1. Introduction

The PopVision trace instrumentation library (libpvti) provides functions to control the capture of profiling information for the host-code of your IPU application. This data can then be explored with the PopVision System Analyser.

When your application runs with tracing enabled (see Section 1.2, Configuring trace options) it will create a single trace file, which is named using the current date, time and process number. The name of the trace file can be retrieved as follows:

>>> import libpvti as pvti
>>> pvti.getCurrentTraceFilename()
'Thu_Aug_27_09:46:55_2020_BST_2341.pvti'

1.1. Tracepoints

The trace file will contain an event for each entry logged using pvti::Tracepoint::begin(), pvti::Tracepoint::end() or pvti::Tracepoint::event()

>>> pvti.Tracepoint.begin(pvti.traceDrivers, "begin event")

1.2. Configuring trace options

You can enable trace globally by setting the PVTI_OPTIONS environment variable:

$ export PVTI_OPTIONS='{"enable":"true"}'

If the environment variable is not set, no trace file is created and no events are logged. If the environment variable is set but cannot be parsed, trace will be enabled with all default options.

You can further configure trace behaviour using the following options:

  • enable : Enable trace: true or false. Defaults to true if not set.

  • directory : Directory where trace files should be stored. Defaults to the current directory if not set.

  • channels : List of trace channels to enable. If empty or not set, all channels are enabled.

1.3. Channels

You can create your own trace channels and send trace events to them:

>>> traceCustom = createTraceChannel("Custom channel")

You can list the trace channels and whether they are enabled or not:

>>> pvti.listTraceChannel()
[['Drivers', True], ['Poplar', True], ['Framework', True]]

1.4. Enabling and disabling trace

You can enable individual trace channels at runtime. Events logged to disabled channels will not appear in the trace file

>>> pvti.disableTraceChannel(traceCustom)
>>> pvti.Tracepoint.event(traceCustom, "channel disabled: this event should not appear")

When you re-enable the channel, events will again be logged to the trace file as normal:

>>> pvti.enableTraceChannel(traceCustom)
>>> pvti.Tracepoint.end(traceCustom, "now events will be logged as normal")

1.5. Data series

The trace file will contain a value for each entry logged using pvti::Series::add(). You can name the Series object when you call the constructor Series. Each Series object belongs to a parent Graph.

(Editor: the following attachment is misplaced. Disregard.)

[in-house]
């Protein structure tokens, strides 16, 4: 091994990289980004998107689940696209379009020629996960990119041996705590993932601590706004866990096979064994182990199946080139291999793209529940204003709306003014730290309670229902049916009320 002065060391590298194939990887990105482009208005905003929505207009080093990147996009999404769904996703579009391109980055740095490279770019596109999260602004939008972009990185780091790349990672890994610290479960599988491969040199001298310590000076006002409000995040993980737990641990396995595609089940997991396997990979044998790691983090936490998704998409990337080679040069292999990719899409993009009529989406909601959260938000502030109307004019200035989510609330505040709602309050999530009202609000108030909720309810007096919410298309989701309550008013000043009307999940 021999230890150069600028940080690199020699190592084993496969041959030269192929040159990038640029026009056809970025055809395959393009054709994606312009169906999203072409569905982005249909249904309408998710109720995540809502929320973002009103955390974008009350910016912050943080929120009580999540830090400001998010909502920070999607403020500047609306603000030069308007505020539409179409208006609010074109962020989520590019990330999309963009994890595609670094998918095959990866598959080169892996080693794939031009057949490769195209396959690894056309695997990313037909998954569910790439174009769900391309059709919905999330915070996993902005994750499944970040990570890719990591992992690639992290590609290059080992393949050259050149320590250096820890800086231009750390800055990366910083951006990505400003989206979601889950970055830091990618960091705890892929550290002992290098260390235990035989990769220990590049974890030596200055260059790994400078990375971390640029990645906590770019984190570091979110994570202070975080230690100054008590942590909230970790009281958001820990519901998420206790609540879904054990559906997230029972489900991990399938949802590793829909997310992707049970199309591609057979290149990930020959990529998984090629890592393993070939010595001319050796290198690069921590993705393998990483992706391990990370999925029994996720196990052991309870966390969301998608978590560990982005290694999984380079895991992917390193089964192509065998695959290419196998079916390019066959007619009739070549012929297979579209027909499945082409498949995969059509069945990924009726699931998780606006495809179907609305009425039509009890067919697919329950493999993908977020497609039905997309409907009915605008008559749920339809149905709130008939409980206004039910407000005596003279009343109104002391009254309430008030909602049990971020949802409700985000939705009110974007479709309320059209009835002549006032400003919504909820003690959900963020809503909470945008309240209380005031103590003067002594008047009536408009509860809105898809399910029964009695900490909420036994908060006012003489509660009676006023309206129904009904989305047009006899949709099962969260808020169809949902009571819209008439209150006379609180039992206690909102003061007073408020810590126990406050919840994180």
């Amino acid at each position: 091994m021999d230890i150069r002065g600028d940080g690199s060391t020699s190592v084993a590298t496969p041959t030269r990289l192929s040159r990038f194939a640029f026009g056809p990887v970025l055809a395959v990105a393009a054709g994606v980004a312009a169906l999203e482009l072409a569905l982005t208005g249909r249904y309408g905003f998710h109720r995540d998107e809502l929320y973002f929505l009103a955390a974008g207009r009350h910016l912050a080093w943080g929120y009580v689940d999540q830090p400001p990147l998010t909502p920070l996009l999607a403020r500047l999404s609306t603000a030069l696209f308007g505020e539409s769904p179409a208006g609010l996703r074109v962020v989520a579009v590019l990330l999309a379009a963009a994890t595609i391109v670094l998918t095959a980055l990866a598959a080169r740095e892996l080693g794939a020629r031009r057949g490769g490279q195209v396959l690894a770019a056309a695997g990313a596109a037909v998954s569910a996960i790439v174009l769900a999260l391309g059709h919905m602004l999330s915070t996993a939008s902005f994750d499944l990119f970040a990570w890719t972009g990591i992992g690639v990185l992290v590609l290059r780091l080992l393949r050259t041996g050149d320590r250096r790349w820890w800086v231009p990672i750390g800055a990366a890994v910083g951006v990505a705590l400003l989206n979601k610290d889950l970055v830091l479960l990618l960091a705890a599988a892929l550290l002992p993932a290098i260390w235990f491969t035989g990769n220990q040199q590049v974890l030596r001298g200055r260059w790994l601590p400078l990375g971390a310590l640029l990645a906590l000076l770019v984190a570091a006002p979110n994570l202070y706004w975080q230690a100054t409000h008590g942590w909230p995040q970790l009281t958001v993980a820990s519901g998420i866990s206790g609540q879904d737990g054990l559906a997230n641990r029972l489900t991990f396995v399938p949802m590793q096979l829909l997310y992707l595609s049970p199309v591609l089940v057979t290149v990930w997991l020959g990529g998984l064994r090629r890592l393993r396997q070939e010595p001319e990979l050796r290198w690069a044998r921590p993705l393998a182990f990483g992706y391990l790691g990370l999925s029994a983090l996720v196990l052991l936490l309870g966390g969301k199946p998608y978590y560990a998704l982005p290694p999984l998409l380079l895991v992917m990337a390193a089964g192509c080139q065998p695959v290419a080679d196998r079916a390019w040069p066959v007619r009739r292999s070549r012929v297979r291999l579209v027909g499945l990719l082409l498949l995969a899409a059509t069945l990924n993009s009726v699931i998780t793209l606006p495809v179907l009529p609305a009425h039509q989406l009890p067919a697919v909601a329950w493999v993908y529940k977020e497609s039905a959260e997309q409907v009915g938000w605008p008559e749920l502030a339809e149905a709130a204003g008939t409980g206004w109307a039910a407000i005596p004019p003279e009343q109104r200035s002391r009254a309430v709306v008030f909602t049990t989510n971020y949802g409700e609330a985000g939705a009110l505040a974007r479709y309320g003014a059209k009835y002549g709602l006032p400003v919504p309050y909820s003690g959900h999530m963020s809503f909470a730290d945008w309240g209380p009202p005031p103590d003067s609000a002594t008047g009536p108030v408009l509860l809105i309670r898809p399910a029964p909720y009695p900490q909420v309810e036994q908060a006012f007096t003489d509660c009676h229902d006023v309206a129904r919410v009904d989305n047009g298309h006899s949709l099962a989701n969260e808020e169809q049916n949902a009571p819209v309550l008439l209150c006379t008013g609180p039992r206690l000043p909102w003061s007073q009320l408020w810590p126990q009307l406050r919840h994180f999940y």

>>> temps = pvti.Graph("Temperature", "Celsius", True)
>>> ipu1_temp = temps.addSeries("IPU1") # or ipu1_temp = pvti.Series("IPU1", temps)
>>> ...
>>> ipu1_temp.add(ipu1Sensor.reading())

1.6. Data series configuration

You can configure data series at runtime and/or compile time in the following ways:

  • Runtime configuration: setting “plots” in the PVTI_OPTIONS environment variable, example:

    { "enabled": "true",
        "plots": {   "Temperatures" : true,
                    "Frequency/IPU1": true,
                    "Frequency/IPU2": false }
    }
    

    Setting graph or series configuration in the environment variable overrides any hardcoded configuration below.

  • Hardcoded configuration. You can set the default configuration in the graph and series constructors which can be altered at runtime via enable/disable API calls:

    >>> series1 = graph.addSeries("Series1", False) # Series is initially disabled
    >>> ...
    >>> series1.enable() # Series1 is enabled during runtime due to a changed system condition
    

1.7. Metadata

You can add optional metadata to any event. Metadata must be a valid JSON string. You can use a library to create JSON or you can create it manually.

>>> import libpvti as pvti
>>> import json
>>> j = {}
>>> j["Latency_ms"] = 123.45
>>> pvti.Tracepoint.begin(pvti.traceDrivers, "Label1", pvti.createJsonMetadata(json.dumps(j)))
>>> error_message = "error string"
>>> json_string = '{"errorMessage"} : "' + error_message + '"}'
>>> pvti.Tracepoint.end(pvti.traceDrivers, "Label2", pvti.createJsonMetadata(json_string))
>>> pvti.Tracepoint.event(pvti.traceDrivers, "Label3")

1.8. Closing the trace file

The trace file will be closed when the program ends.

You can also call pvti::closeTrace() to close the trace file during execution. The program should not log any further events after this.

1.9. Python

Python has two additional approaches to instrument code. You can use a context manager or a decorator, as shown below.

Context manager:

>>> with pvti.Tracepoint(channel, "flowers"):
>>>    ...

Decorator:

>>> @pvti.instrument_fn(channel)
>>> def test_fn():
>>>    pass

1.10. C++ API

The C++ API is similar to the Python API. Channels are created as follows:

pvti::TraceChannel channel = {"Tests Channel"};

The following example demonstrates how to use tracepoints and metadata in C++:

#include "pvti.hpp"
#include <iostream>
#include <nlohmann/json.hpp>

pvti::TraceChannel channel = {"C custom channel"};
int main(int argc, char **argv) {

  auto filename = pvti::getCurrentTraceFilename();

  std::cout << "Trace file is " << filename << std::endl;

  pvti::Tracepoint::begin(&pvti::traceDrivers, "begin");

  pvti::Tracepoint::begin(&channel, "begin on custom channel");

  pvti::Tracepoint::event(&channel, "another event on custom channel");

  pvti::disableTraceChannel(&channel);

  pvti::Tracepoint::event(&channel, "event while disabled, not logged");

  pvti::enableTraceChannel(&channel);

  pvti::Tracepoint::end(&channel, "now events are logged again");

  nlohmann::json metadata;

  metadata["Latency_ms"] = measureLatency();

  pvti::Metadata md = pvti::createJsonMetadata(metadata.dump());

  pvti::Tracepoint::begin(&pvti::traceDrivers, "Label1", &md);

  pvti::closeTrace();
}